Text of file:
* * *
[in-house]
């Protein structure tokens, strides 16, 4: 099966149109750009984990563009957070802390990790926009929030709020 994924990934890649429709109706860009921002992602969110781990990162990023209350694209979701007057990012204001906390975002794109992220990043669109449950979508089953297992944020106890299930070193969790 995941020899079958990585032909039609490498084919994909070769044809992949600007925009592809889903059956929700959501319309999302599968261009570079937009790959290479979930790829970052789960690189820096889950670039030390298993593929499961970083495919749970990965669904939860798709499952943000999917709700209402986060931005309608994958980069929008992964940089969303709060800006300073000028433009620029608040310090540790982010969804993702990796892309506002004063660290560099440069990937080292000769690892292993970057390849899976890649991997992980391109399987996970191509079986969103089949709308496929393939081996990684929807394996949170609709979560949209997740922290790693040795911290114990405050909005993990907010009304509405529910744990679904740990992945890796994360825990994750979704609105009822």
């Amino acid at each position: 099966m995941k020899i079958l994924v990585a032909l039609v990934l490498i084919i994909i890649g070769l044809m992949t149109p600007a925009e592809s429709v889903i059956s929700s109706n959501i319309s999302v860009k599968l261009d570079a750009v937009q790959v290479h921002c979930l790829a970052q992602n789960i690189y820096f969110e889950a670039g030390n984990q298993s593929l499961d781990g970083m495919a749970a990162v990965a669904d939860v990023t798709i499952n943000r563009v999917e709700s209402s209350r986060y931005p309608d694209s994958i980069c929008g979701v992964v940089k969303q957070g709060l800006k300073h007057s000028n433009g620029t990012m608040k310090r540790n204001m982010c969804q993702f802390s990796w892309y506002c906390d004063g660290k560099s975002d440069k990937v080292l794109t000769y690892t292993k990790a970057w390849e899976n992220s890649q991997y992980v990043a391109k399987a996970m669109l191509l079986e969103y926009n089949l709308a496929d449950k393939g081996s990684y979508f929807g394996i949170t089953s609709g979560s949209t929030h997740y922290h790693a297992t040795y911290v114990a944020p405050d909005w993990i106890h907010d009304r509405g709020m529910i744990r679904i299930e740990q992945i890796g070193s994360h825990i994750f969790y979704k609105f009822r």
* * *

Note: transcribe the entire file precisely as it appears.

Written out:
[in-house]
């Protein structure tokens, strides 16, 4: 099966149109750009984990563009957070802390990790926009929030709020 994924990934890649429709109706860009921002992602969110781990990162990023209350694209979701007057990012204001906390975002794109992220990043669109449950979508089953297992944020106890299930070193969790 995941020899079958990585032909039609490498084919994909070769044809992949600007925009592809889903059956929700959501319309999302599968261009570079937009790959290479979930790829970052789960690189820096889950670039030390298993593929499961970083495919749970990965669904939860798709499952943000999917709700209402986060931005309608994958980069929008992964940089969303709060800006300073000028433009620029608040310090540790982010969804993702990796892309506002004063660290560099440069990937080292000769690892292993970057390849899976890649991997992980391109399987996970191509079986969103089949709308496929393939081996990684929807394996949170609709979560949209997740922290790693040795911290114990405050909005993990907010009304509405529910744990679904740990992945890796994360825990994750979704609105009822």
């Amino acid at each position: 099966m995941k020899i079958l994924v990585a032909l039609v990934l490498i084919i994909i890649g070769l044809m992949t149109p600007a925009e592809s429709v889903i059956s929700s109706n959501i319309s999302v860009k599968l261009d570079a750009v937009q790959v290479h921002c979930l790829a970052q992602n789960i690189y820096f969110e889950a670039g030390n984990q298993s593929l499961d781990g970083m495919a749970a990162v990965a669904d939860v990023t798709i499952n943000r563009v999917e709700s209402s209350r986060y931005p309608d694209s994958i980069c929008g979701v992964v940089k969303q957070g709060l800006k300073h007057s000028n433009g620029t990012m608040k310090r540790n204001m982010c969804q993702f802390s990796w892309y506002c906390d004063g660290k560099s975002d440069k990937v080292l794109t000769y690892t292993k990790a970057w390849e899976n992220s890649q991997y992980v990043a391109k399987a996970m669109l191509l079986e969103y926009n089949l709308a496929d449950k393939g081996s990684y979508f929807g394996i949170t089953s609709g979560s949209t929030h997740y922290h790693a297992t040795y911290v114990a944020p405050d909005w993990i106890h907010d009304r509405g709020m529910i744990r679904i299930e740990q992945i890796g070193s994360h825990i994750f969790y979704k609105f009822r």